The tradition that monks—who ordinarily would be mendicant wanderers—gather in monasteries during the rainy season for a time of study and religious discourse may derive from the ancient custom among South Asian ascetics of retreating to a forest grove, usually near a village, during the monsoon when travel was difficult. Residing in their retreat during the rains, they continued to pursue their meditative quest and begged alms from local townspeople. The practice was well known in India by the time of the Buddha (6th century BCE), who, after his enlightenment, is said to have spent the rainy season in a sheltered spot in the forest near Banaras (Varanasi).
The Buddha’s followers assumed the same practice and after his death continued to gather during the monsoon to recite the rules of Buddhist discipline and to reaffirm their commitment to the Buddha’s vision of dharma. As the monastic community (the sangha
The three-month rains retreat for monks and nuns begins on the day after the full moon of the eighth lunar month, and is one of the most important festivals in the Theravada Buddhist calendar. The retreat continues until the full moon of the 11th lunar month, which this year falls on 9 October.
According to Buddhist lore, it was on this day that the historical Buddha, Shakyamuni, famously gave his first teaching at Sarnath after attaining enlightenment. The Buddha gave his first discourse on the Middle Way to five ascetics, former companions during his search for wisdom, who became his first disciples.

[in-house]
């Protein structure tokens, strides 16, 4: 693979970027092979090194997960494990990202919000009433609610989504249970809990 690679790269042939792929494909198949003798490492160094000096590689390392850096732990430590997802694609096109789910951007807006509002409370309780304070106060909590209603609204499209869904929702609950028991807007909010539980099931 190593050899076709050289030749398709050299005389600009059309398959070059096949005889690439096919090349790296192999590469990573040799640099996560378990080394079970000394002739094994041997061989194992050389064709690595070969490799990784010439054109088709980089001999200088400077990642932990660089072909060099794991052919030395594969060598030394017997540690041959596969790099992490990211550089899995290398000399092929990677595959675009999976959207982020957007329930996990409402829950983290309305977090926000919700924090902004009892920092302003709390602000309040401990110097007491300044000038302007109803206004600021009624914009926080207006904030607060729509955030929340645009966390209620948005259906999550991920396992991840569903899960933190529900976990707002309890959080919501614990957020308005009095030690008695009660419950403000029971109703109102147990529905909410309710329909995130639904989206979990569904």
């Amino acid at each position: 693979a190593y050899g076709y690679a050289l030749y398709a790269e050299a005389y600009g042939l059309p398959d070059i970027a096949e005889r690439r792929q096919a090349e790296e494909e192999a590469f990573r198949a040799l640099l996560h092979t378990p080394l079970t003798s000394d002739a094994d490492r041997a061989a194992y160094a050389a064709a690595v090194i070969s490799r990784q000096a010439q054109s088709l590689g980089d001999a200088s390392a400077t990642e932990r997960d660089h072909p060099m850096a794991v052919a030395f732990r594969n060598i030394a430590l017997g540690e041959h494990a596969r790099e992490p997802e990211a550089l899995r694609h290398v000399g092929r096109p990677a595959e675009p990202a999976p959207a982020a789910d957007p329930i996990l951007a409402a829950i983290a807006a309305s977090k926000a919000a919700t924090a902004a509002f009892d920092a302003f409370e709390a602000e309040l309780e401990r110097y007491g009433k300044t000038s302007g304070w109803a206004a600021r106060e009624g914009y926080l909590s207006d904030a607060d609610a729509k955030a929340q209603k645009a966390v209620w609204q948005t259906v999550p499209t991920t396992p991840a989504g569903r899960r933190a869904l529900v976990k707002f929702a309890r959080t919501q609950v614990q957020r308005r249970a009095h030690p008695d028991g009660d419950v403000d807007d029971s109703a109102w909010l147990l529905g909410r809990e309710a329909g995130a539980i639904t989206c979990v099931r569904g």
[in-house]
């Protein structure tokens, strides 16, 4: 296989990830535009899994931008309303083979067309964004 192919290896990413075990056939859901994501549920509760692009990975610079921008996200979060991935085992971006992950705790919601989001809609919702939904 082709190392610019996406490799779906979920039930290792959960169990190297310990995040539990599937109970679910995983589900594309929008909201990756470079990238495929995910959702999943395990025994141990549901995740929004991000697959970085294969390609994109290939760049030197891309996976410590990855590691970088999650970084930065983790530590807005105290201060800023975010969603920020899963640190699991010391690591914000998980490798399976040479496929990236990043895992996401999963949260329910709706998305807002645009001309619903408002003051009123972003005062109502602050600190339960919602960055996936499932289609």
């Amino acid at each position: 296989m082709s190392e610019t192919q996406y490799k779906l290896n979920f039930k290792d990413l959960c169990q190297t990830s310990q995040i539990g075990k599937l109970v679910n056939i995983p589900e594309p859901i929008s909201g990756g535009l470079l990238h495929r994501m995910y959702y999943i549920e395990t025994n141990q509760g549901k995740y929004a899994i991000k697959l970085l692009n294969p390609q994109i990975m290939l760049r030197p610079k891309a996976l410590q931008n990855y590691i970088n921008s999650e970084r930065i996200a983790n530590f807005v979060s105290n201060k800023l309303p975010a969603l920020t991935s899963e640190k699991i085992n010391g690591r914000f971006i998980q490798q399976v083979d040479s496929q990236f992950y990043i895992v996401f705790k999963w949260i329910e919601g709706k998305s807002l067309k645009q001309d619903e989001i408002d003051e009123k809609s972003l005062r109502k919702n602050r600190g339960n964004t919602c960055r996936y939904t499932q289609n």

“It’s a day that is supposed to commemorate the first sermon preached by the Buddha after he became awakened,” said Dr. Stephen C. Berkwitz, department head of religious studies at Missouri State University. “Because of that, it’s also colloquially called Dharma Day, the day of the Buddha’s teaching. It certainly has special resonance with the exposition of what the Buddha discovered and then taught to his followers. It’s a significant day in the Buddhist calendar.” (Woman’s Day)
From theravadacouncil.wordpress.comWhile all monks and nuns are expected to observe the rains retreat, dispensation of up to seven days can be granted under certain circumstances, such as attending to sangha business, giving a Dhamma teaching, or visiting a sick relative.
In the present day, the rains-retreat practice is not limited to the monastic sangha; lay Buddhists can also be found observing the period in Bangladesh, Myanmar, Sri Lanka, Thailand, and elsewhere. During rains retreat, lay followers undertake to observe certain vows and the eight precepts rigorously, engaging in activities such as providing alms to monastics, giving up smoking and intoxicants, practicing meditation, chanting Buddhist suttas, and listening to Dhamma talks.
The end of the rains retreat is marked by the Pavarana ceremony, during which monastic members have an opportunity to admonish one another for any misdeeds during the retreat. This is followed by the Kathina or robe-offering festival, which continues for a further month.
Rains retreat and Pavarana are the most significant religious festivals in Thailand. Both are national holidays, during which it is against the law to sell alcoholic beverages. Bars and entertainment places are therefore closed.